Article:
After first dog crosses the line, the throwing continues. Should his number appear again, that dice doesnot count, but the other dogs are moved. Same rule applies to second dog crossing the line. Should two dogs finish on the same throw, the one whose number first appears on subsequent throws finishes ahead of the other dog. Same rule applies should three dogs finish on same throw. Should two dogs be in space 2l and the number of one be thrown on one dice and the other on two dice, the latter finishes ahead of the one whose number appears on only one dice.

In starting play, one player is to be made banker to handle the tally card. The players will hand their chips to the banker who will place them in the squares opposite to the dogs they name, below the players letter. The banker will. return chips to the players after the race who have placed them on the winning dog, place dog and show dog.

First the banker will return all chips to players placed on the show dog. Then he will return chips to the players who have placed them on the place dog, giving eachl player three chips for each two he has put up. The extra chips to be taken from the stacks on the also ran dogs. Then the banker will distribute the balance of the chips left on also ran dogs on the stacks placed on the winning dog, placing one additional chip each time on each stack for each two chips, and continuing the distribution until all chips are added to t-he winning If the chips do not divide evenly, the banker will place the odd chips in the left over stack. Should it happen that no .one'has placed chips on the winning dog,

the banker will place all chips left on they tally card, after return has been made on place and show dogs, in the left over stack.

lVhenever the left over stack has accumulated enough chips to distribute one-or more to each pla er, the banker will return them,'giving eac player the same number, and leaving any odd chips in the stack for another return later in the game.

Having fully described my invention, what I claim as new and useful and desire to secure by Letters Patent is l. A game of the class described, comprising a field board bearing legends, game pieces bearin legends and ada ted to be moved over tige face of the .said eld board, the distance each game piece is to be moved being determined by thevcasting of dice, a tally card bearing legends corresponding with legends on the said game pieces and, also, bearin legends on p ayers cards, players identification cards bearing legends corresponding with the legends on said tally card.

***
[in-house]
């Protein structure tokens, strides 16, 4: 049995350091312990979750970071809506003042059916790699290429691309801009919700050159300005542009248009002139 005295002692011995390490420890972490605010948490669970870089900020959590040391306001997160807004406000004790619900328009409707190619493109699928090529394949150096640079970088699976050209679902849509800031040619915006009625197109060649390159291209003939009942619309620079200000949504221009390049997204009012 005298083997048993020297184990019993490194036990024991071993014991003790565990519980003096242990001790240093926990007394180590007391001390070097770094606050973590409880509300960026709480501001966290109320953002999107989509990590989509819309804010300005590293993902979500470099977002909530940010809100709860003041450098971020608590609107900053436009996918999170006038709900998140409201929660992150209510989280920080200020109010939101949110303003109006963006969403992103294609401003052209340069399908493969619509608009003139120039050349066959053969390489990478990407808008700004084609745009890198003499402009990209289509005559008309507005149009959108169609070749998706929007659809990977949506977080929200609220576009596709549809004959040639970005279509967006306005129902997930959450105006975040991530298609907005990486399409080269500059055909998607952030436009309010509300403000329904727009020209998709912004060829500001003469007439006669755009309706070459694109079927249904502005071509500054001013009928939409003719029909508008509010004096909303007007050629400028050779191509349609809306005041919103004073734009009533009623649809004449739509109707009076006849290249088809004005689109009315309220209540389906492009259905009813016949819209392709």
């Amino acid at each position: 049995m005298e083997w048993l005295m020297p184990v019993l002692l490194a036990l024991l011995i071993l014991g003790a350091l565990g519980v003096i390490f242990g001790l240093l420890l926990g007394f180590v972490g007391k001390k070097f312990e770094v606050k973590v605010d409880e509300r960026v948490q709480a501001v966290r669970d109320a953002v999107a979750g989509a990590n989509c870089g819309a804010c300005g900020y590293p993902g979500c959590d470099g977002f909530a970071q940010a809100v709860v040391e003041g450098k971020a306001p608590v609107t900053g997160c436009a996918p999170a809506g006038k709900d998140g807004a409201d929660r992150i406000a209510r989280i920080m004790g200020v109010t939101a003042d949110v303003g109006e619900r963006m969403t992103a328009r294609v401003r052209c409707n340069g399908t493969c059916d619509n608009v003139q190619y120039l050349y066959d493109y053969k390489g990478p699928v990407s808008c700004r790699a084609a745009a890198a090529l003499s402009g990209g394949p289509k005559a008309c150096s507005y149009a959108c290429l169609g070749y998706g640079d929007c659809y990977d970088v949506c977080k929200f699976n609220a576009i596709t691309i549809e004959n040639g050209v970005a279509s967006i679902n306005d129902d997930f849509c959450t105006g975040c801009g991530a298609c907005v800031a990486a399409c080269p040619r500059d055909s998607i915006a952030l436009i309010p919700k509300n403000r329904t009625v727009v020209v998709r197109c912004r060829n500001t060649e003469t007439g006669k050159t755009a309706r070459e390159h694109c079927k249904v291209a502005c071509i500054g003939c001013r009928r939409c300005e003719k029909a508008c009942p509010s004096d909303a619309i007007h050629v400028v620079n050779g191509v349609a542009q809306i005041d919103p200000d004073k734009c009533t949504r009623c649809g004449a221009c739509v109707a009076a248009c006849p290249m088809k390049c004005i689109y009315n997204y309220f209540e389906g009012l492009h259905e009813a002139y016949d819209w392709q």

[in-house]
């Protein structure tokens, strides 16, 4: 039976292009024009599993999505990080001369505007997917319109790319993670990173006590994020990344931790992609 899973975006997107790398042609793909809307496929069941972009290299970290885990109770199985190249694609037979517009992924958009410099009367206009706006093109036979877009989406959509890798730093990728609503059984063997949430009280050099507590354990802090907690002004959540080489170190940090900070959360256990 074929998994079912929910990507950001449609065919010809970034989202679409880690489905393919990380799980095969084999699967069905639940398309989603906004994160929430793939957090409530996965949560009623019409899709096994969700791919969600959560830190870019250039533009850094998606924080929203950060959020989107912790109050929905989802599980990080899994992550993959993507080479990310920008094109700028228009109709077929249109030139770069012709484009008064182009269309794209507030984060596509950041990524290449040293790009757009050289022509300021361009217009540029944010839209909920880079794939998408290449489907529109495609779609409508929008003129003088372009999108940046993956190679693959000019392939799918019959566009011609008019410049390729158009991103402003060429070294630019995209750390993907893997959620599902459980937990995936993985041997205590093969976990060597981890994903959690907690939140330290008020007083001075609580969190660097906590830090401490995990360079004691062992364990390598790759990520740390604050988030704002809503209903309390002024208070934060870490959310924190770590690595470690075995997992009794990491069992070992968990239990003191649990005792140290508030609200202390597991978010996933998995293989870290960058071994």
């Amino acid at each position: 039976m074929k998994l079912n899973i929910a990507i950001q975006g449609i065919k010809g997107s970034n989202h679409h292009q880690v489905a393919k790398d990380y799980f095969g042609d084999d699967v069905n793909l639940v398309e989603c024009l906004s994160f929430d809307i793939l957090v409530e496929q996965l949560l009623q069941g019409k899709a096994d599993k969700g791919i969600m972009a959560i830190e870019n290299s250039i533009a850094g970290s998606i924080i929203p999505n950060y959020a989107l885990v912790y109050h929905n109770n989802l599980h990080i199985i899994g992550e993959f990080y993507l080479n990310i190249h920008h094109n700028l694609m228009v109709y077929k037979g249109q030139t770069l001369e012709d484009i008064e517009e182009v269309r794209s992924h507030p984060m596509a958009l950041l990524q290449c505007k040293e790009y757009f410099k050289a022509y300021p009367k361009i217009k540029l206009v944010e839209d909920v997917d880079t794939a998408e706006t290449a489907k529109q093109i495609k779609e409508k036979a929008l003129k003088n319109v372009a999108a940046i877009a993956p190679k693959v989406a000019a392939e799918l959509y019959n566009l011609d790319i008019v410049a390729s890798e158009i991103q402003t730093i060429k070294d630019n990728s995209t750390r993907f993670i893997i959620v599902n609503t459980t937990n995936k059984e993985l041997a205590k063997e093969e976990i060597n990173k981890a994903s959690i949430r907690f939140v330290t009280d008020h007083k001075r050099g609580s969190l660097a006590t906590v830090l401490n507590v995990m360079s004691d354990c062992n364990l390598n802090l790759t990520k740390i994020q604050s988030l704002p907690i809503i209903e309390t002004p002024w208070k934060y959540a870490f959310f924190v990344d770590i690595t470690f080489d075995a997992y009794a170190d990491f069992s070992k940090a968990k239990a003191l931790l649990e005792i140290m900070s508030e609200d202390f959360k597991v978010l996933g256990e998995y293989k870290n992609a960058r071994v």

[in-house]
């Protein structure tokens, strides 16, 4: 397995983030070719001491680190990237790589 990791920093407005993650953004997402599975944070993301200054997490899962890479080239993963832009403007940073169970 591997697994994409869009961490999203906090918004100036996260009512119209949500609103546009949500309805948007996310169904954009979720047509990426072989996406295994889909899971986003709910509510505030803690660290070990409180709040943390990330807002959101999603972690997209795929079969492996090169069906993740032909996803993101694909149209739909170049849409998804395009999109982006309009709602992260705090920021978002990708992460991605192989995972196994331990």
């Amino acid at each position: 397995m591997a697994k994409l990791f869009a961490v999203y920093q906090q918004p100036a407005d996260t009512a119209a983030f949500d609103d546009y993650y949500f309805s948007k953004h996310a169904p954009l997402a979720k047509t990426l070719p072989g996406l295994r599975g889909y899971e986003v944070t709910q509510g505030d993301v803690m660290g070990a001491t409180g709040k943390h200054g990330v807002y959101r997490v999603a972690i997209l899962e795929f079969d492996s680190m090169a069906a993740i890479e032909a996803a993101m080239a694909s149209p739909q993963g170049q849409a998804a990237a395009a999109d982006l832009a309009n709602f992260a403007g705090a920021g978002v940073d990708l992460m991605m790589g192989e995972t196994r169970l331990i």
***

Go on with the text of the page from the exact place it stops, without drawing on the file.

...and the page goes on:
2. A game of the class described, comprislegends corresponding with ing a field board legended to simulate a race track, said simulation consisting of a substantially oval field enclosing a much smaller oval field, the space included between said iields being divided by boundary lines into a vplurality of spaces, said spaces carrying a single number each of a series from one to a maximum, a movable game piece representing an animal mounted upon a flat base adapted to be moved from one of said numbered spaces to another numbered space as determined by the casting of dice, a tally sheet bearing legends corresponding with a legend on each players card and; also, bearing legends corresponding with a legend on each movable game piece, and players identification cards each bearin a legend corresponding with one of the legends on said tally sheet. l

3. A game of ythe class described, comprising a field board legend to simulate a race track, said simulation consisting of a substantially oval `field enclosingl a much smaller oval ield, the space included between ysaid ields being divided by boundary lines into a plurality of spaces, said spaces carrying a single number each of a series from one to a maximum, a movable game piece representing an animal mounted upon a flat base adapted to be moved from one of said numbered spaces to another numbered space as determined by the casting of dice, a tally sheet bearing legends corresponding with al legend on each players card and, also, bearing legends corresponding with a legend on each movable game piece, players identiiication cards each bearin a legend corresponding with one of the evends on said tally sheet, said tally sheet being divided into equal squares disposed in rows both vertically and horizontally, said hori' zontally disposed rows of squares being adapted to receive counters, and also being serially numbered from 1 to 6, saidl vertically disposed rows o squares being designated by the letters of the alphabet, the said horizontally disposed rows of squares, also, being designated by names corresponding with the names appearing on the sald movable game pieces of corresponding number.

In witness whereof I have hereunto affixed my signature this 17th day of February, 1927.

WILLIAM I. HACKER.

Referenced by
Citing PatentFiling datePublication dateApplicantTitle
US2823919 *May 12, 1950Feb 18, 1958Wilson L ScruggsRacing-game apparatus
US4060246 *Apr 25, 1977Nov 29, 1977Ward Leslie JHorse-race-simulating parlor or casino game of pure chance
US4917386 *Jun 22, 1989Apr 17, 1990Tozer W JamesApparatus and method of playing a board game simulating a race
US5106098 *Nov 19, 1990Apr 21, 1992Filiczkowski Mark AHorse racing game board apparatus
Classifications
U.S. Classification273/246
International ClassificationA63F3/00
Cooperative ClassificationA63F3/00082, A63F3/00006
European ClassificationA63F3/00A10